All Saints Messenger

All Saints Messenger - June 22, 2017

posted by Church Secretary

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The Forward Day by Day Meditation for Thursday, June 22

Luke 21:2-3 [Jesus] also saw a poor widow put in two small copper coins. He said, "Truly I tell you, this poor widow has put in more than all of them.

I sometimes teach Flannery O'Connor's story "A Good Man Is Hard to Find" in my literature classes. The grandmother in the story is racist, classist, and manipulative throughout the story, but at the end her "head clear[s] for an instant," and she sees that she and "the Misfit" character are part of the same human family. Unfortunately, her post-conversion life lasts only a few seconds before "the Misfit" kills her. At its core, the story is about a person who desperately needed to change and did; the quantified time after her change isn't important when compared to the essence of that change.
In our gospel story for today, the widow's two small copper coins make a similar point. The widow cannot offset a shortfall of the temple budget, but Jesus applauds the quality of her gift. God is interested in our souls expanding and our hearts becoming softer and more generous. These changes might not fill coffers or give us length of days, but when our souls expand, we experience the profound reality of being created in God's image, and the kingdom of God comes near.

MOVING FORWARD: How is the dance between quantity and quality going in your life? Are there any adjustments that need to be made?

June 15, 2017

posted Jun 15, 2017, 11:56 AM by Church Secretary

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The Forward Day by Day Meditation for Thursday, June 15

Psalm 71:2 In your righteousness, deliver me and set me free; incline your ear to me and save me.

Some years ago, our new assistant priest, Father Mario, made a hospital visit to a Jamaican woman who was not recovering well from surgery. He paid his visit at night, when things were quiet. Days had passed since this woman's surgery, and she still had no appetite. As they talked about their respective homes-Jamaica for her and Cuba for him-he asked what her family would be bringing her to eat if she were home. She said, "Fresh oranges." He said, "Wait for me. I'll be back."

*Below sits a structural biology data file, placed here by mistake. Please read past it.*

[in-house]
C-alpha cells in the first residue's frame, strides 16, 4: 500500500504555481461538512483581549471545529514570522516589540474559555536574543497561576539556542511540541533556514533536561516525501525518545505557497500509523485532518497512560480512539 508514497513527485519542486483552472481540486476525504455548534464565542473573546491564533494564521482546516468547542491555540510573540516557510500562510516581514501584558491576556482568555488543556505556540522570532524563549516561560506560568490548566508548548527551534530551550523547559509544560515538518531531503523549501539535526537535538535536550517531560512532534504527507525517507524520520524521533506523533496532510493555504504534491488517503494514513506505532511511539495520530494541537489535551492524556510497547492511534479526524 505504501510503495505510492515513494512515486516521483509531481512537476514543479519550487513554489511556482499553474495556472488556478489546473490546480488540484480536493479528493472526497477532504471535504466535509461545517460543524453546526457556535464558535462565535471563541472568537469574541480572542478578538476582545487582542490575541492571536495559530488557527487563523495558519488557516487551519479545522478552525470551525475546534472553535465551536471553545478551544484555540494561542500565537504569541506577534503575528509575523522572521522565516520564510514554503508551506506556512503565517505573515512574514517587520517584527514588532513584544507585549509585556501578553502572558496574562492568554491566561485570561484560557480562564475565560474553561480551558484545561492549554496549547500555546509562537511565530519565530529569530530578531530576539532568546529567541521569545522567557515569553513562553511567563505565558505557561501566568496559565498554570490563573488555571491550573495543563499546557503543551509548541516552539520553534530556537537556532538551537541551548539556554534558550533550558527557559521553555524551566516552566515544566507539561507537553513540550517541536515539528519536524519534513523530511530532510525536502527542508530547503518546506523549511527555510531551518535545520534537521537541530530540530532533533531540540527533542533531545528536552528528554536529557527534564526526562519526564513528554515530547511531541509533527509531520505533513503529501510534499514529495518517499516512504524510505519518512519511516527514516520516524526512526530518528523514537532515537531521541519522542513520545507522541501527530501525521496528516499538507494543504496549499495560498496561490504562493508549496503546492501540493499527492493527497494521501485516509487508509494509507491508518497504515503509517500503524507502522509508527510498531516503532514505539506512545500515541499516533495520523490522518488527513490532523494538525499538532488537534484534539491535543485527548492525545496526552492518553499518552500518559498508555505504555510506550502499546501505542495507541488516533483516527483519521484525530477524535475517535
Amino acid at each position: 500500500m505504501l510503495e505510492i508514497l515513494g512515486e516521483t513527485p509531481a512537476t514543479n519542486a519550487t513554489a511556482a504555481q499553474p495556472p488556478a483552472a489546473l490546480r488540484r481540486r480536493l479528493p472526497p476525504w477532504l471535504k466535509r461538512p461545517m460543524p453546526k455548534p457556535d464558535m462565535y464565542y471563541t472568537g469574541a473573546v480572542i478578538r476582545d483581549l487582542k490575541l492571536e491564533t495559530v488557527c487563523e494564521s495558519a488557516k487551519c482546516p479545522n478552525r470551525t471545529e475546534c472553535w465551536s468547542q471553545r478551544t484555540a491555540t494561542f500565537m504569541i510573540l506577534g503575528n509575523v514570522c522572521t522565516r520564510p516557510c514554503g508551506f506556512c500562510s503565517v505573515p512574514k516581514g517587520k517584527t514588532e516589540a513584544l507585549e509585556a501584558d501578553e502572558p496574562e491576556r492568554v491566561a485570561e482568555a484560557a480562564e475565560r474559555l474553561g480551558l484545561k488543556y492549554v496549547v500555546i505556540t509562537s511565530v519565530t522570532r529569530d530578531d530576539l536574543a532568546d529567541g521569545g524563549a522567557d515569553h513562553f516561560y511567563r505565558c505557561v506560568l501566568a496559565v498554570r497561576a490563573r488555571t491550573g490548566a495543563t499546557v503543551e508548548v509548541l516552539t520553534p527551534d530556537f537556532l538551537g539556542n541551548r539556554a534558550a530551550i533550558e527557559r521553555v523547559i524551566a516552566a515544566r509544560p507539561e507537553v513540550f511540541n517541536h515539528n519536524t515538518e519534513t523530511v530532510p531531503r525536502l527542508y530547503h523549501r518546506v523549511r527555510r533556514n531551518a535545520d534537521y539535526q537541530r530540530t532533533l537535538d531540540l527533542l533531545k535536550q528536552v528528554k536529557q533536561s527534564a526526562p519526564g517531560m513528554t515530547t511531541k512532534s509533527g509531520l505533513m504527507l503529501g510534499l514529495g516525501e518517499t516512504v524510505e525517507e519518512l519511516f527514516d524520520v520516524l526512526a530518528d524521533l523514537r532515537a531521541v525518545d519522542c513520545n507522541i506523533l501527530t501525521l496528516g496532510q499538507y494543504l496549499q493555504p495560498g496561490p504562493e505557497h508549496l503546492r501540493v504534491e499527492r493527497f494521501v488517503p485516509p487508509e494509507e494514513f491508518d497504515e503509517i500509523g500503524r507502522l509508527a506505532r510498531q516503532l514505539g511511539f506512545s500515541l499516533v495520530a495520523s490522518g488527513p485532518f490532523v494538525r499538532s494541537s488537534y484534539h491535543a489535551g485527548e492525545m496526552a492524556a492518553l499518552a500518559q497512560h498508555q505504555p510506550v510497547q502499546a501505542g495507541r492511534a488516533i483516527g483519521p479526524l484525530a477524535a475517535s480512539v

Father Mario drove to a grocery store and purchased six oranges and a knife. Back in her hospital room, he peeled the oranges and described how his grandfather in Cuba taught him to peel oranges without tearing the membrane. Father Mario listened to her-and the woman began to recover. She ate two oranges that night and had a supply for the next day.

When we take the time to listen deeply, being sensitive to what a hurting person is saying or not saying, we may find that we are able to soothe broken bodies and broken hearts. God has given us to each other just for this reason.

MOVING FORWARD: Who has listened to you deeply and helped set you free? Write them a note or give them a call and offer your thanks.

All Saints Messenger June 8, 2017

posted Jun 8, 2017, 10:44 AM by Church Secretary   [ updated Jun 11, 2017, 9:25 PM by John Woodward ]

The Forward Day by Day Meditation for Thursday, June 8

2 Corinthians 8:1-2 We want you to know, brothers and sisters, about the grace of God that has been granted to the churches of Macedonia; for during a severe ordeal of affliction, their abundant joy and their extreme poverty have overflowed in a wealth of generosity on their part.

My friend tells the story of one Thanksgiving during her childhood when she asked her mother for a can of food for her school's holiday food drive. The day before Thanksgiving, a car pulled up to her house, and a man brought a box to the door. My friend recognized the slightly dented can in their box-the can she had taken to school to donate. She realized for the first time in her life that her family was poor.

My friend learned lessons about generosity and became a nurse, a mental health therapist, and an Episcopal priest. She has driven miles to come and pray with me, and she also does missionary work in Honduras.

Poverty of material wealth and poverty of spirit are sometimes confused with each other. My friend and Paul's friends in Macedonia understand that our poverty can become a channel for God's great abundance.

MOVING FORWARD: Food pantries received many donations at Thanksgiving and Christmas time, but hunger knows no holiday. Donate some nonperishable items to your local food pantry today.